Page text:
Hiorger's family heard about Rotaplast from a friend. Hiorger was born with an extra toe and came to Rotaplast to have it removed. The family has been very happy with Rotaplast.
Joangelys' father heard about the Rotaplast Clinic through his local hospital. Joangelys was born with two fingers fused together on one hand and an extra finger on the other. She was sent to the Rotaplast Clinic so that her surgery could be done by doctors experienced in this procedure. The family has been very happy with Rotaplast.
Two-year-old Miguel is a return patient to our Rotaplast Clinic. Miguel has a cleft lip and palate and had more work done on his cleft lip. Miguel will be returning next year to our Rotaplast Clinic for his palate repair. His mother commented that "everyone has been very nice".
Day 5 and 6 were generally uneventful. The surgery schedule was in its usual state of flux during the day. There were no shows, walk-ins and cancellations due to colds and coughs. In other words, things had settled into a reasonable routine for us.
We are consuming much of the supplies we brought with us, so the store room is starting to look empty. Dr. David Low, Medical Director and Jaime Chavez can be seen removing supplies and equipment at the start of the day. Jaime is the go-to guy for everything associated with logistics and making things work and run smoothly.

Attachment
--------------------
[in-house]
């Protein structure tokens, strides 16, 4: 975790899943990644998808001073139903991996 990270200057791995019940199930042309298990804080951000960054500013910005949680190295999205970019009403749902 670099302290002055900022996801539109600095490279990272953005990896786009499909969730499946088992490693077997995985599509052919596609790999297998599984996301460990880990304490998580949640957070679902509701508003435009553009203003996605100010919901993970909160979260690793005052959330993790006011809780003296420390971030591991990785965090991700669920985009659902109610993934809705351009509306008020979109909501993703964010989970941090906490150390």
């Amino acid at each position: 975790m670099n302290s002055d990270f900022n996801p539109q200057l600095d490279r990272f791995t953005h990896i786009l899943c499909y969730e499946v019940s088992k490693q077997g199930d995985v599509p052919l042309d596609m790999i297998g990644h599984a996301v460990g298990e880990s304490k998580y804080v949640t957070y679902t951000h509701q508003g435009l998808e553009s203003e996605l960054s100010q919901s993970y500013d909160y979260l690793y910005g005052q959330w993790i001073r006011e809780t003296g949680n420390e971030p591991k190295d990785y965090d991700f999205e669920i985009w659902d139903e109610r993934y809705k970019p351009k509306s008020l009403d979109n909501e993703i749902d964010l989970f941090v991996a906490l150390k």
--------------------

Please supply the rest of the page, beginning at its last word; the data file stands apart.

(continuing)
We completed 13 surgeries on both days. The majority were associated with cleft palates and lips. We always leave the hospital wishing we could have done more as there are always patients waiting on the list.
Tomorrow is Surgery Day 7, our last day of surgery:-( It will be a longer than usual day as we try to get as many patients done as feasible.
His name is Christian Hernandez Malave. He is 13 years old and has already had 4 cleft surgeries. He and his mom drove 5 hours from their home in San-Felix near the Brazilian border to hopefully have another revision surgery on his lip. His mother, Jacklin, said it was his idea to come to Cumana.
He has such a great attitude and is so happy to be having the surgery the nurses and volunteers fell in love with him.
His Mom said, he does not want to be different from his friends any longer and is willing to undergo the surgery to make it happen. She is hopeful he will be happier and his interest in education will improve. He is in the 2nd grade of middle school and is just doing fair.
After arriving the day before the clinic and waiting for almost a week, Hernandez had his surgery on Day 5. The surgery was a success with no complications. He was discharged to return home the day after surgery.
One of the hopeful girls on Clinic Day had gotten the bear when she was 10 years old prior to surgery and was inseparable from the bear and slept with it every night. Five years later later, she was selected for surgery on the 1st day of the Mission in the morning. As part of the pre-op process volunteers give the kids small toys or games to occupy their time. Cyndie George gave this girl a stuffed puppy. Her eyes lit up with joy and her mom had a huge smile on her face. She clung to the new puppy the whole time including the post-op process.
Her surgery was a success and she found a new friend all in one day:-)